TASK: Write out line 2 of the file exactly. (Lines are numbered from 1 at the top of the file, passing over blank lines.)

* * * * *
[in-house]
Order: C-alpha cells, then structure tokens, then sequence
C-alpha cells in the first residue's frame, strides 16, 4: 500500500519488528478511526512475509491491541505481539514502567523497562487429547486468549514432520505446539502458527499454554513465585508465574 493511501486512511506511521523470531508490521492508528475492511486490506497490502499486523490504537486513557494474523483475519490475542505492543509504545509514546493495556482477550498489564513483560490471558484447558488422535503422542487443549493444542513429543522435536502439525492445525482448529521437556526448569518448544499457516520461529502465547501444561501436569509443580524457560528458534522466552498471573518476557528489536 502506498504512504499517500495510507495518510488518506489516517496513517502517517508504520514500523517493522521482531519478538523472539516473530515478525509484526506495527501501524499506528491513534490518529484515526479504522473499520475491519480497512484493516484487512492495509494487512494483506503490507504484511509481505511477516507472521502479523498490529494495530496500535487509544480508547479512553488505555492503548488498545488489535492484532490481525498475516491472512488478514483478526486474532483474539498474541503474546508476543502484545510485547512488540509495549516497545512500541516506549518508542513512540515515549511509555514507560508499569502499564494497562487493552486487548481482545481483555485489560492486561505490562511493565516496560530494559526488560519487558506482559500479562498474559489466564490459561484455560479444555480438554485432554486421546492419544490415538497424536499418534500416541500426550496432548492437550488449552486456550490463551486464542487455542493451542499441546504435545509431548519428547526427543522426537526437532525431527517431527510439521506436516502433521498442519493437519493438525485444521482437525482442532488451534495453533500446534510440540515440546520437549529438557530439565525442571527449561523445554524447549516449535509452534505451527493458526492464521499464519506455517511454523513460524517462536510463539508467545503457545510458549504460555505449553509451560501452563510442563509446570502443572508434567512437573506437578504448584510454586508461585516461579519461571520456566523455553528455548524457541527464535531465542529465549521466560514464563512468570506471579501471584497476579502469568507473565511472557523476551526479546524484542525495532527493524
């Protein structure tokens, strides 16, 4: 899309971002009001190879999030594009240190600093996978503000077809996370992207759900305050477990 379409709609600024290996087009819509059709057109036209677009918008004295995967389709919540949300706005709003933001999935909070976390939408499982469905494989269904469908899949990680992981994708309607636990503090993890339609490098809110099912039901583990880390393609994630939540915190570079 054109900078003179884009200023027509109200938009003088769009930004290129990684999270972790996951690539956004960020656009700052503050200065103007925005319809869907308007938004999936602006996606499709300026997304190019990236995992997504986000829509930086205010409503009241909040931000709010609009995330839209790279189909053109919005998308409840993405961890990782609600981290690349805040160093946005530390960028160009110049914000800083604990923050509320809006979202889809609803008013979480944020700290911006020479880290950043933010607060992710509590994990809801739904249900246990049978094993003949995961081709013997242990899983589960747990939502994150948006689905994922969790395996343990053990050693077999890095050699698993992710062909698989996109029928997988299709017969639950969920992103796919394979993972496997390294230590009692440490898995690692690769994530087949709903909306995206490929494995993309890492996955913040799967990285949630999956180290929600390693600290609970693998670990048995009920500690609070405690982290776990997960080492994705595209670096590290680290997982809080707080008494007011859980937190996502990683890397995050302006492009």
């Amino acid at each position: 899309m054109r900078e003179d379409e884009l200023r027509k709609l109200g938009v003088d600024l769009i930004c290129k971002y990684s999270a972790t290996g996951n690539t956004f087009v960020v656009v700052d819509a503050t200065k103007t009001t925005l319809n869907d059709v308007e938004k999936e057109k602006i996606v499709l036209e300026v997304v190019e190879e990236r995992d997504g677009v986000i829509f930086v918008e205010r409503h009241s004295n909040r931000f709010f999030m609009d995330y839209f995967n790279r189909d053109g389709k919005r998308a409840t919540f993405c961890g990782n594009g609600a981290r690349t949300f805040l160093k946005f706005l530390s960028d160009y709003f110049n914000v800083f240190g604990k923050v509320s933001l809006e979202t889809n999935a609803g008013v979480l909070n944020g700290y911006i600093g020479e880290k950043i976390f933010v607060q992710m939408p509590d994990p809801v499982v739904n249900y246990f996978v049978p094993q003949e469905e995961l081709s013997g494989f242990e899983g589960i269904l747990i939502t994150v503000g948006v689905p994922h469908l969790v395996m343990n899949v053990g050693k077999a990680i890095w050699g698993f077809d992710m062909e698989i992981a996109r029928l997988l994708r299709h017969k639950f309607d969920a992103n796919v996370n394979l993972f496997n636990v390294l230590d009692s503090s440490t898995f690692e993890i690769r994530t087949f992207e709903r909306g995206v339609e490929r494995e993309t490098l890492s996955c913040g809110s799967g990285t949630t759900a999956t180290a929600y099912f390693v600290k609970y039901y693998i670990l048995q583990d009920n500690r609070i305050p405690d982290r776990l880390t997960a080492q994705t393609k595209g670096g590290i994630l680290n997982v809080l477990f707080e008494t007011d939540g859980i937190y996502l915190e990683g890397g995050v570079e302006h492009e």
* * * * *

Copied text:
Order: C-alpha cells, then structure tokens, then sequence